Currently, community reviews of posts flagged with "not an answer" or "very low quality" flags can only dispute those flags, not decline them. Disputed flags don't count against the flagger, they are as if a flag was never cast. Declined flags eventually cause warnings and timed flagging bans.
"not an answer" and "very low quality" flags now enter the community review queue on sites like Stack Overflow, and flags there even are hidden from moderators for a short duration. This has allowed for some people to flag indiscriminately, because bad flags don't count against them and good flags get added to their helpful flag count.
This is causing the community's time to be wasted, and endangering good answers that were poorly flagged and now run a risk of being deleted due to a bad review. Moderators would have been able to decline these flags, educating the flagger first about what they shouldn't be flagging, then banning them from flagging if they continued.
I propose that reviews which unanimously reject a flag (all "Looks OK" on a review for something flagged as not an answer, etc.) should decline that flag, not dispute it. Mixed reviews (some for deletion, some against) that don't lead to a deletion of a post should simply dispute flags as usual. This would allow for the community to slow or stop bad flaggers in the way that moderators could before.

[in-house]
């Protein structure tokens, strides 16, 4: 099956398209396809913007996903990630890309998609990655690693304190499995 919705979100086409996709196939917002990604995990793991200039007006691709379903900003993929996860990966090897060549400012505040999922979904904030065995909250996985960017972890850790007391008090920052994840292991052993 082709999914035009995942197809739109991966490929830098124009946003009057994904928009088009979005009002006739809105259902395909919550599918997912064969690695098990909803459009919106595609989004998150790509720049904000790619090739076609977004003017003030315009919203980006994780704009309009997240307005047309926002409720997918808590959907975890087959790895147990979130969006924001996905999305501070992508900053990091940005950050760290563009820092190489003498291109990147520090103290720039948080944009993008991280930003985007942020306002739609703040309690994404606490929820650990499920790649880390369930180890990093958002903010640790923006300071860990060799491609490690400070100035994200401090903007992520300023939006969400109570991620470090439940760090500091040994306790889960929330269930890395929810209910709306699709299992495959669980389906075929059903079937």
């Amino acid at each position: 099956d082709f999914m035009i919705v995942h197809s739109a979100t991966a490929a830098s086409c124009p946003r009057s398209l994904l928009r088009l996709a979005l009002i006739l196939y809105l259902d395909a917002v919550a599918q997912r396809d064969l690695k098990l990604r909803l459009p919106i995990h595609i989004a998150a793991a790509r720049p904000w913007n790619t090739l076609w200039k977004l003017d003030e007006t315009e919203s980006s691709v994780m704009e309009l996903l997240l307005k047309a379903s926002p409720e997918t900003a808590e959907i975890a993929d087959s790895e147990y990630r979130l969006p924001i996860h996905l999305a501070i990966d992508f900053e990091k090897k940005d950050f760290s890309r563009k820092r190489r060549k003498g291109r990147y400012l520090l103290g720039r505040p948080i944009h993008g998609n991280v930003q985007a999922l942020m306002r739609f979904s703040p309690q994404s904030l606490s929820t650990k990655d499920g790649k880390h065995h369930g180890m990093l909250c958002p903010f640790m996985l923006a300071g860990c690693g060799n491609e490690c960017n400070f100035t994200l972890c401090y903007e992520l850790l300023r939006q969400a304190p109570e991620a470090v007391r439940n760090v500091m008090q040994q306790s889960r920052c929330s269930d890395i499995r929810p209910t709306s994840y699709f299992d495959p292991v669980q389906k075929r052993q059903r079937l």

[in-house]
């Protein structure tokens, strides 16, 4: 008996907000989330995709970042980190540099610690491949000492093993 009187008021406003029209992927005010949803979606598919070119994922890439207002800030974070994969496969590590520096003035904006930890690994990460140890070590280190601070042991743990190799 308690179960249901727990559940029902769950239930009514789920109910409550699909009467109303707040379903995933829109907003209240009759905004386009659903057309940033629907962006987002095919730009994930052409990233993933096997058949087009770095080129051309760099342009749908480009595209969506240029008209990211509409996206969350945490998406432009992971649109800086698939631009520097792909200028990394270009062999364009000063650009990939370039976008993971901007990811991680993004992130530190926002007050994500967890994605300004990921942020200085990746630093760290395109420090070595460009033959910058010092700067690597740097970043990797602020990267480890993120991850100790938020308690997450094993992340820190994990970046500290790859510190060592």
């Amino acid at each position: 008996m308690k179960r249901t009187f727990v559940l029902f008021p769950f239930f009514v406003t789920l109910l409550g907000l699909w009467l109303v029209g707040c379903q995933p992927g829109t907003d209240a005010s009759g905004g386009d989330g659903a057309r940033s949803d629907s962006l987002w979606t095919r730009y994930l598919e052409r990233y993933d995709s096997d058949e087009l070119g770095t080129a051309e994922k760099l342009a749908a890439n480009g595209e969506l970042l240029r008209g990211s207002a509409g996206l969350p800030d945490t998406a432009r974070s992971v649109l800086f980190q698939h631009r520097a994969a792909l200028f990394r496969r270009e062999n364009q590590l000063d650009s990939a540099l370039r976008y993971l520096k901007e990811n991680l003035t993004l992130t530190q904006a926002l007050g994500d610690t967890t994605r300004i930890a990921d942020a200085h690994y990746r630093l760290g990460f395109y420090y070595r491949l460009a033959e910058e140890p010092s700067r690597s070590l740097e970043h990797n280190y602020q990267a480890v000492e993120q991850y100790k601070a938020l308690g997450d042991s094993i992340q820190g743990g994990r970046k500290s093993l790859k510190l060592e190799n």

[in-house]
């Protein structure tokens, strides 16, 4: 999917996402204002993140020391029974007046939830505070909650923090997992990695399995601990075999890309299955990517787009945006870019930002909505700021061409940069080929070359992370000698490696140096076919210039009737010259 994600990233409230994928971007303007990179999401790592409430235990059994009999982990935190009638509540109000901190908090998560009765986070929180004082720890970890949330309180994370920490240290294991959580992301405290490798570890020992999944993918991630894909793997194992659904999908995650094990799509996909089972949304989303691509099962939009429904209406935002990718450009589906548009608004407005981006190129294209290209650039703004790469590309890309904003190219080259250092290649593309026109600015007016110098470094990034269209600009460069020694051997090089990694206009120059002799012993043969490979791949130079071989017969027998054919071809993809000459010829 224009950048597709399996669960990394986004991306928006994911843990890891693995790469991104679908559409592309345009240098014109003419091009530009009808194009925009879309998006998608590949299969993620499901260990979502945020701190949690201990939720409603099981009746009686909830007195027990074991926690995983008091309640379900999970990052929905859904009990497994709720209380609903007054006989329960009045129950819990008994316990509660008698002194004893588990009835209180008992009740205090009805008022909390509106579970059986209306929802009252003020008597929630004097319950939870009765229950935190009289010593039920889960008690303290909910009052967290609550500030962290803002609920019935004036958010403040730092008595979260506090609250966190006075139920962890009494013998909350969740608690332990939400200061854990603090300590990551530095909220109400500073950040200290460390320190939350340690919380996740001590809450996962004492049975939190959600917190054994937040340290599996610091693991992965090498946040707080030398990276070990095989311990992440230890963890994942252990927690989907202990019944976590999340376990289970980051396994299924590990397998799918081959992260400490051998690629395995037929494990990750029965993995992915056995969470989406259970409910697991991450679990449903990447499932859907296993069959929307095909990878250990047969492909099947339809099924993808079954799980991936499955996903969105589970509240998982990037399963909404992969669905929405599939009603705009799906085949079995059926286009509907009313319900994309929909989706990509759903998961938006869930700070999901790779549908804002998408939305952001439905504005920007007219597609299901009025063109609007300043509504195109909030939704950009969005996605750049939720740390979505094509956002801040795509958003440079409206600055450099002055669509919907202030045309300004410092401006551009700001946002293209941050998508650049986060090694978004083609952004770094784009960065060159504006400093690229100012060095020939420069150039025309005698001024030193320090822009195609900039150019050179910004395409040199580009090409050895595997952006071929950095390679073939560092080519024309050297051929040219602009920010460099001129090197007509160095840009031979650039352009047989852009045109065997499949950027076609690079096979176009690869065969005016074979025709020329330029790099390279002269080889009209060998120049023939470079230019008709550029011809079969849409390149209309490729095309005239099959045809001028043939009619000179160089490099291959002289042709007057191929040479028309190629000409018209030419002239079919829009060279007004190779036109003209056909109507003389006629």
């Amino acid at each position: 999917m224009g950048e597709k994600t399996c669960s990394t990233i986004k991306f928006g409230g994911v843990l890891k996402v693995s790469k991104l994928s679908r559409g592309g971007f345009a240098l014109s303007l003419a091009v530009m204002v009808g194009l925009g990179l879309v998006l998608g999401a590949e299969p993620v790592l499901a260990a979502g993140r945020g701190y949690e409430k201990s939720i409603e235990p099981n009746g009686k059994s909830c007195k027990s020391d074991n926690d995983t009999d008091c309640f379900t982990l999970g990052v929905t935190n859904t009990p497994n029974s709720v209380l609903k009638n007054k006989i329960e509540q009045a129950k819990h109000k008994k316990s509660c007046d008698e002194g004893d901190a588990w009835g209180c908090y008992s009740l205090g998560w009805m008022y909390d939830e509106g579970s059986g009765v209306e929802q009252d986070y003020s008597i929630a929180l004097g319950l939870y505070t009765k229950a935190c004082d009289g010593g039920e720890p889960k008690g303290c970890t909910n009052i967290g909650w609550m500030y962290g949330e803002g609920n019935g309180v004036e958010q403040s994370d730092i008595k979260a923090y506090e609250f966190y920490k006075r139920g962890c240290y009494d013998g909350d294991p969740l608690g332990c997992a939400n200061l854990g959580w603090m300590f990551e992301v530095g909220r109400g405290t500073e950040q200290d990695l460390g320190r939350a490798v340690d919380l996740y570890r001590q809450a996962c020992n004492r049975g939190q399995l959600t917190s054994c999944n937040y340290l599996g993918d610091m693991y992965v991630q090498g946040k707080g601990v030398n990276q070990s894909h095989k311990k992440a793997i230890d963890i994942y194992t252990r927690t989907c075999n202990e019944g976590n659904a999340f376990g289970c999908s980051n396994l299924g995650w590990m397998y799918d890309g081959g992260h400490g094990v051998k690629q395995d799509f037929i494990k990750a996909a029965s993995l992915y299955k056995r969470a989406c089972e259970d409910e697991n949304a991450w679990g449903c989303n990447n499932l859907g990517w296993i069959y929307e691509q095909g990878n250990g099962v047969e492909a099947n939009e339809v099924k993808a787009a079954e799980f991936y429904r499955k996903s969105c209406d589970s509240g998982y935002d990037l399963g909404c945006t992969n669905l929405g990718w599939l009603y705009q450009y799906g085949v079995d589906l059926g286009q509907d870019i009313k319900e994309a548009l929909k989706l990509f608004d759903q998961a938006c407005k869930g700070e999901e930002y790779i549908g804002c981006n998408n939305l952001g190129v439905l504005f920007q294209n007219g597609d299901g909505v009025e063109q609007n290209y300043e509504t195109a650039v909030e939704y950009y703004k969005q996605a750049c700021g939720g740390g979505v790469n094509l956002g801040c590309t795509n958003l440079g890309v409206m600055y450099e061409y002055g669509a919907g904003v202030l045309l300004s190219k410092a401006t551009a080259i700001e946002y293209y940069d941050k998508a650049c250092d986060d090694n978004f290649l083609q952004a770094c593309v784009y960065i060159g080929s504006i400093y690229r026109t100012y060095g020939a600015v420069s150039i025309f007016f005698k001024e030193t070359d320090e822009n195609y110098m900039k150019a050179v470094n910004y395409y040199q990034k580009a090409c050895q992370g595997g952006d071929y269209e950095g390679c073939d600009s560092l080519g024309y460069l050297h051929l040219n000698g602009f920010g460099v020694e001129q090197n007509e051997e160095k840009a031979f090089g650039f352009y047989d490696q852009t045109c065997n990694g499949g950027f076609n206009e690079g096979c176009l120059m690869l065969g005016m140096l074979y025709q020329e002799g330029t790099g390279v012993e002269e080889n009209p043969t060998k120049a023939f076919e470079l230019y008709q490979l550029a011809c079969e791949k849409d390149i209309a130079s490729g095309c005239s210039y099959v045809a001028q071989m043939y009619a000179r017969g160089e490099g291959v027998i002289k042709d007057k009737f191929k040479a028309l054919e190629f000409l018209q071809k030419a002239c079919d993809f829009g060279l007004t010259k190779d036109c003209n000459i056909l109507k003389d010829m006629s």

Also, we've had a problem with people editing posts that have been flagged as "very low quality" or "not an answer", which automatically approves these flags and removes the flagged item from review. A number of non-answers and spam have made it through review this way. I'm thinking that edits should not clear flags automatically, but I could hear arguments about the specifics on that.
This is a feature request extracted from a portion of this larger feature request.